ORIGIN OF THE OCEANS
Early Earth lacked an atmosphere after the impact that formed the Moon and as a result cooled very quickly. Within 150 million years, a solid crust must have formed. The Earth’s interior was much hotter than it is today and steam escaping from the crust as well as other gases were released by volcanoes.
The large amount of water on Earth can never have been produced by volcanism and degassing alone. It is assumed the water was derived from impacting comets that contained ice.
THE FIRST CONTINENTS
Plate Tectonics is driven by mantle convection which causes heat to flow from the core to the Earth’s surface. Because the mantle was hotter back in Earth’s early history convection in the mantle would have been faster and plate plate tectonics would have gone faster too. Most geologists believe that during this time with subduction zones more common, tectonic plates would have been smaller.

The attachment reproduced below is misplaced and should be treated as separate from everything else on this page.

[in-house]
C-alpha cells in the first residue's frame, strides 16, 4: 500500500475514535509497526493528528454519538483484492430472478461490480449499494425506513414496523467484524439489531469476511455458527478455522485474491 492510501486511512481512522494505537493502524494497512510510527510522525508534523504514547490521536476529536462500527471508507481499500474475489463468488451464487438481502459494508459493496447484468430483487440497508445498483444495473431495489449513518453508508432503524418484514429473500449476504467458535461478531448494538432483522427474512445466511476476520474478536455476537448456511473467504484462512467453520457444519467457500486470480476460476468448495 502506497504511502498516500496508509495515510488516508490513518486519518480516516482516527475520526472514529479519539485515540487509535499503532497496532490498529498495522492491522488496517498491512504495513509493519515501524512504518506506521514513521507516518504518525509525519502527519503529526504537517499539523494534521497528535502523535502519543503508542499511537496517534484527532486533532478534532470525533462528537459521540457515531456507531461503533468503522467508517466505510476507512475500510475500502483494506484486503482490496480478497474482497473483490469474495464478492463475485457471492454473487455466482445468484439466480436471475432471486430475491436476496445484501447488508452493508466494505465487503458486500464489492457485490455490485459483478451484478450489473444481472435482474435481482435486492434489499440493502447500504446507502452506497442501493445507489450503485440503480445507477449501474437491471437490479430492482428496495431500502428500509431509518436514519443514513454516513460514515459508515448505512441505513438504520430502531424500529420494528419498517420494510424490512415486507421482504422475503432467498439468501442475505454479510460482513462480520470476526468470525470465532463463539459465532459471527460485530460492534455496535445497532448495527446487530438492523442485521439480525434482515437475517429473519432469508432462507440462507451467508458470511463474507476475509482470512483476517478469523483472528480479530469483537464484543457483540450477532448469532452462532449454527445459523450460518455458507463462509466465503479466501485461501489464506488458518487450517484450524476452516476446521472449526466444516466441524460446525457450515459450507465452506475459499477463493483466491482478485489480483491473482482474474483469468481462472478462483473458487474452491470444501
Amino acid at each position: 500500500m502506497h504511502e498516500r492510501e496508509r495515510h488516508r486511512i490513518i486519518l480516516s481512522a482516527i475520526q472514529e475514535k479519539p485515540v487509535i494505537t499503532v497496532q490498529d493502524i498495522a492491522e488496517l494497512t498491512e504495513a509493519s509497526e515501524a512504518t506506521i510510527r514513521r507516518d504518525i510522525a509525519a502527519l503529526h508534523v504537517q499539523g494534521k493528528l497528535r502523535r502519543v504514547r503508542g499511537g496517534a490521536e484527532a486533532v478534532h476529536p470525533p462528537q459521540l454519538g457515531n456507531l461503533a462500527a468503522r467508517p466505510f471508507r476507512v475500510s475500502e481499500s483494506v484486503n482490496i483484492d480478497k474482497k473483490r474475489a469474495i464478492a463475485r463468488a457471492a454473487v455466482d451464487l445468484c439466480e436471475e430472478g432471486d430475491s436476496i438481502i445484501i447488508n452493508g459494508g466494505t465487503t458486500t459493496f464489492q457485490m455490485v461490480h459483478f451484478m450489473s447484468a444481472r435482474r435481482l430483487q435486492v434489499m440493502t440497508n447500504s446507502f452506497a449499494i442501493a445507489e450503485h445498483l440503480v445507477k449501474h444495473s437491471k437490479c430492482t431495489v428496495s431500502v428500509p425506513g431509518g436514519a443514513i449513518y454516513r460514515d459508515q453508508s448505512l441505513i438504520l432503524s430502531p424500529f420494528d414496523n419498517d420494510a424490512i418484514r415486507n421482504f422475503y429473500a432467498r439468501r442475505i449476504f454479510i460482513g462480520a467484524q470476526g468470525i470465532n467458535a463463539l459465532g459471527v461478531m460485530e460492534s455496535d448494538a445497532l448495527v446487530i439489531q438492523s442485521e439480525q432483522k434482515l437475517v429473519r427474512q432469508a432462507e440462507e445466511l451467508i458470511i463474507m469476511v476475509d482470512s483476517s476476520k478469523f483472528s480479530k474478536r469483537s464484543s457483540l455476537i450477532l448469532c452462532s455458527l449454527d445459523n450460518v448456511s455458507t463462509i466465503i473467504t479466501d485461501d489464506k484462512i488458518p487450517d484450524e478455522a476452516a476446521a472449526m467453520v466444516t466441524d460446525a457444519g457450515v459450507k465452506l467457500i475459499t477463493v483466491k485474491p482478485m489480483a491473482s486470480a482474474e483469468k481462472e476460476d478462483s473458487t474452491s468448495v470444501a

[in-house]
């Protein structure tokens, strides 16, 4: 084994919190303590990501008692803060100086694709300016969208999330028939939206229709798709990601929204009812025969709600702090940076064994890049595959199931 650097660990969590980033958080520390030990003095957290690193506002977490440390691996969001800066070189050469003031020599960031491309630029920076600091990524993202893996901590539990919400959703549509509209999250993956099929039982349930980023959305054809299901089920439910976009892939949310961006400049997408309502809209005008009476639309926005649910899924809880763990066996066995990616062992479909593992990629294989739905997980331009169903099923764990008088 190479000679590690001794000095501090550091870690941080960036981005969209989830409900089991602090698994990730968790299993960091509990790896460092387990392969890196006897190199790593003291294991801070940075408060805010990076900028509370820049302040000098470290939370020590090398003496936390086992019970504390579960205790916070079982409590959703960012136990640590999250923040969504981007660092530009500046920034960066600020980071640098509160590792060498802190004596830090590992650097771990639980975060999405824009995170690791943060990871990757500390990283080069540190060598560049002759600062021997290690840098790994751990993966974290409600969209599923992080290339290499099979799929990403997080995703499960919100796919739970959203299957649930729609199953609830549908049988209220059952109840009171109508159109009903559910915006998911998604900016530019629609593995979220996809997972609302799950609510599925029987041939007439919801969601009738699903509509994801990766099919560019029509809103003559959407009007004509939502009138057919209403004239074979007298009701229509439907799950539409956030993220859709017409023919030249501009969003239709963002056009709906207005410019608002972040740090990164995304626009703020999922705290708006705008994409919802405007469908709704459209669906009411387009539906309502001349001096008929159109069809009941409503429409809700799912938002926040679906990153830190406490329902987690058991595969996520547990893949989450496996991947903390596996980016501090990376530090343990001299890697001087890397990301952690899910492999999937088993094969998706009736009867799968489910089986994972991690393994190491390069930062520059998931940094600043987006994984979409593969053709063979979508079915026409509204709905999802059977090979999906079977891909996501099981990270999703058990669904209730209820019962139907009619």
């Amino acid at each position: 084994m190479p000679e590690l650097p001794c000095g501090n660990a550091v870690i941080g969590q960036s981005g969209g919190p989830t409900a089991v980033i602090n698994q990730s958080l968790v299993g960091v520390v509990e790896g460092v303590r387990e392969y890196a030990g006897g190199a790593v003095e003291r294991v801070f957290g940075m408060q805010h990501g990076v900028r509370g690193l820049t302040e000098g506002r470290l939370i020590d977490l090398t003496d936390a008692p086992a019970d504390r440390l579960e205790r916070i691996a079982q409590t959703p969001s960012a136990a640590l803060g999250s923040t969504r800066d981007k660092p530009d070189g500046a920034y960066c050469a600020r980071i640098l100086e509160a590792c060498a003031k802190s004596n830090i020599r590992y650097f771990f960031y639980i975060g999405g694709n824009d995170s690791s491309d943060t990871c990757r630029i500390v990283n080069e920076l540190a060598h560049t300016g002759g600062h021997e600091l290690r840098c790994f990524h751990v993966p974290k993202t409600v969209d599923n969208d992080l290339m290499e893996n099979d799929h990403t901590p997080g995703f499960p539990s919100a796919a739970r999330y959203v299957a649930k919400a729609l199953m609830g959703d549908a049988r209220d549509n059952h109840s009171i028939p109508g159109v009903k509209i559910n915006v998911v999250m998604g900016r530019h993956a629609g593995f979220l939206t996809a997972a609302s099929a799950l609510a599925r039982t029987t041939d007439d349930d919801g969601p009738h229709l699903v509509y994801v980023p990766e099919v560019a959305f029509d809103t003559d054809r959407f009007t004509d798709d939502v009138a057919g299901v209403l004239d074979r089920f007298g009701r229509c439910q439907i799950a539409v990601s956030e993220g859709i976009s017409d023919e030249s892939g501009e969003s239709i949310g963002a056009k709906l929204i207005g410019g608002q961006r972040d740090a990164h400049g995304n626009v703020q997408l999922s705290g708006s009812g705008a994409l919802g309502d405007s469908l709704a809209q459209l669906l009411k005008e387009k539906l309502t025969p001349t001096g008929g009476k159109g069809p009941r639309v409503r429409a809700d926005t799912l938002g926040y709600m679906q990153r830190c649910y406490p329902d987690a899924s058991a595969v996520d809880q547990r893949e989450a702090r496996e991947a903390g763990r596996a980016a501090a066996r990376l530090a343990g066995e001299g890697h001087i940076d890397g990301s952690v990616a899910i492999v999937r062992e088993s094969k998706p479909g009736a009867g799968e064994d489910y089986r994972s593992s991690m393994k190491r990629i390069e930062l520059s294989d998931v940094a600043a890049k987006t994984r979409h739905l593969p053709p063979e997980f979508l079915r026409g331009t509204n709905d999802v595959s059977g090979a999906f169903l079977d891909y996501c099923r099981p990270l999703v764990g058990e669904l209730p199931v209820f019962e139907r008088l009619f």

The initial crust that formed when the Earth’s surface first solidified, totally disappeared from a combination of this fast Hadean plate tectonics and the intense impacts.
A WARMER TROPICAL EARTH
MODERN DAY CONTINENTS
Plate Techtonics contributed to the continents as we know them. Over the course of several million years the once supercontinent surrounded by one super ocean broke up and the fragments drifted in different directions.